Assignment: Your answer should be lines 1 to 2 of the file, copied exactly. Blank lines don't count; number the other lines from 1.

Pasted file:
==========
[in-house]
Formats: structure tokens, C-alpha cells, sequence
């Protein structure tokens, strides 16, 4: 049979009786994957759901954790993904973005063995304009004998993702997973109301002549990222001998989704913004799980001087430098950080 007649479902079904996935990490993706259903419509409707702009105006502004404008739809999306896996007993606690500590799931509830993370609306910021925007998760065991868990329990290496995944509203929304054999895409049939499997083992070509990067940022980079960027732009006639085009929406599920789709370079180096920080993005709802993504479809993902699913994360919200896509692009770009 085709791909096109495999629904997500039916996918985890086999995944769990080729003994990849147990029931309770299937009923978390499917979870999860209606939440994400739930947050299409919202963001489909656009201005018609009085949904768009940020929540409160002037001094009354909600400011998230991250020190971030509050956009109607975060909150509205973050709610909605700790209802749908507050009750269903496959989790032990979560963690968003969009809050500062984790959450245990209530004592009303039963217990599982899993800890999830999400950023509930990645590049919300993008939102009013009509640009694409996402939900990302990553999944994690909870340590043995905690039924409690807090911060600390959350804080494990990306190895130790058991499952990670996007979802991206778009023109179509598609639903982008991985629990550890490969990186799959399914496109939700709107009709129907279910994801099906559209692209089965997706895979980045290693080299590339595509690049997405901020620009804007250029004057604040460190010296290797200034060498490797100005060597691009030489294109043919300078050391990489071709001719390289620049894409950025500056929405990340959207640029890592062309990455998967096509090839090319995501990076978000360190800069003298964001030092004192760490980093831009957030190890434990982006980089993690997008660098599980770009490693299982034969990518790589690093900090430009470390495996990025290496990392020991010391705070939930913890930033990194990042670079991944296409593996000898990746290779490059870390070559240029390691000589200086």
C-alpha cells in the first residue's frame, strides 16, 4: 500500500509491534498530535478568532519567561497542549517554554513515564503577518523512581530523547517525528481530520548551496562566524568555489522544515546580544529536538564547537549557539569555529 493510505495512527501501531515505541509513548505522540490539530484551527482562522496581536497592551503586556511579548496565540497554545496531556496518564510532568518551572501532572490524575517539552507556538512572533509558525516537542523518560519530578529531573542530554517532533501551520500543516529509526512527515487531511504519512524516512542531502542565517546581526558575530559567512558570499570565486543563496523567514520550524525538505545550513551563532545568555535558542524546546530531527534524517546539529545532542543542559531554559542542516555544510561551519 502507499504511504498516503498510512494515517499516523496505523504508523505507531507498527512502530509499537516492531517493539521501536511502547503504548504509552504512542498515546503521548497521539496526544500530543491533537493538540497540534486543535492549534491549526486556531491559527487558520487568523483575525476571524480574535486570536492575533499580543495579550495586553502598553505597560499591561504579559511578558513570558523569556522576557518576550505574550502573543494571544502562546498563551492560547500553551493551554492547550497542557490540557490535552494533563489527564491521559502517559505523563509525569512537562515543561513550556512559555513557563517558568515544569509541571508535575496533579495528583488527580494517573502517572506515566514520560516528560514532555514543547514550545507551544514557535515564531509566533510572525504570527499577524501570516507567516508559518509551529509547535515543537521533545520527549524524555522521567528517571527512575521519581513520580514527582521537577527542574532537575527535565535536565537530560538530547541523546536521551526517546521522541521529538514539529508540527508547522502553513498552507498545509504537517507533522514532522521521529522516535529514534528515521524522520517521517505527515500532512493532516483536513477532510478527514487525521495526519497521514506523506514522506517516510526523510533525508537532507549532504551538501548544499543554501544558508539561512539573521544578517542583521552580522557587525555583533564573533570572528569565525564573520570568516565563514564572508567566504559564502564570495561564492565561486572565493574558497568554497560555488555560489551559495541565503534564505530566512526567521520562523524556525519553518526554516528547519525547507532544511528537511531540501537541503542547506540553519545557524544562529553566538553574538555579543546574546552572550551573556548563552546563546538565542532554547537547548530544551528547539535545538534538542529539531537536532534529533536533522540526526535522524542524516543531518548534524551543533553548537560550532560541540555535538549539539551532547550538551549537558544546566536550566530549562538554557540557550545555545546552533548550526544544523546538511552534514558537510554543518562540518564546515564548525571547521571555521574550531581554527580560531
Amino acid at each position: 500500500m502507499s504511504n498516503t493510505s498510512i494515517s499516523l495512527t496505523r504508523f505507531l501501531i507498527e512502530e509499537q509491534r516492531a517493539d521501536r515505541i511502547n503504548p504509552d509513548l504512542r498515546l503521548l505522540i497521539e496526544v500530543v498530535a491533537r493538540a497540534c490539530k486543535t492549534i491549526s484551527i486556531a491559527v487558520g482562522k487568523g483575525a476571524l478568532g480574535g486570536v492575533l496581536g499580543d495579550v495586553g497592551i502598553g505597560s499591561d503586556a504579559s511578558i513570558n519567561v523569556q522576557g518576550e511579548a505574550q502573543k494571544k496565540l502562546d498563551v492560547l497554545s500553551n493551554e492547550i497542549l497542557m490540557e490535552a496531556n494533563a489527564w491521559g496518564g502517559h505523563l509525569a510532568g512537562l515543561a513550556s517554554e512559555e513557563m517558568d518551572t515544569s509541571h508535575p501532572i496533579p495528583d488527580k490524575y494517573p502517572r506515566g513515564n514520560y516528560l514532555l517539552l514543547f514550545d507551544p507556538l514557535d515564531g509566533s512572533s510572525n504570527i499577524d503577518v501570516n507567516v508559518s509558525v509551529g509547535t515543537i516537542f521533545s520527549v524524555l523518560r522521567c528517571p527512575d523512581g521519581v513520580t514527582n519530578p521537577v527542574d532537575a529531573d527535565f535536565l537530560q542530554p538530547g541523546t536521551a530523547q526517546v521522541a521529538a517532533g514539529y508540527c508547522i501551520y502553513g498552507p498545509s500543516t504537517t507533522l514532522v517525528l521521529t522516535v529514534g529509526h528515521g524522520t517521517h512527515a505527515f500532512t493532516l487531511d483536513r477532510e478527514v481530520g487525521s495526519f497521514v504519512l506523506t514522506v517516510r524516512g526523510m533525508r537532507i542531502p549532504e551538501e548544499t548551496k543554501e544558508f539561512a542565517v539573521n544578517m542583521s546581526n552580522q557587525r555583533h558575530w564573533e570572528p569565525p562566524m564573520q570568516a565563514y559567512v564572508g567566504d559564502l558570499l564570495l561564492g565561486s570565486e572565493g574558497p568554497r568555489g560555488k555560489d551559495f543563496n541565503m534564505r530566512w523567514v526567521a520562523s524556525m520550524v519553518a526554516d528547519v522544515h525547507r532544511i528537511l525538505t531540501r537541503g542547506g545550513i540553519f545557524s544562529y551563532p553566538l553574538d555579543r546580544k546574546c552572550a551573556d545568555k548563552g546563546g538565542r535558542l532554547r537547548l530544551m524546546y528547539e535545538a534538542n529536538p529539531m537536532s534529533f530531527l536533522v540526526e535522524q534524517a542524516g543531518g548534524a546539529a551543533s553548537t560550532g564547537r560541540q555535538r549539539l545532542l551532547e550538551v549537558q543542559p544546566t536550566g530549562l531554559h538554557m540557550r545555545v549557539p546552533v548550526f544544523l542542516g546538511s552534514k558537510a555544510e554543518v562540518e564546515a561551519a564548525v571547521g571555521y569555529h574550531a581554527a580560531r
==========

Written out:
[in-house]
Formats: structure tokens, C-alpha cells, sequence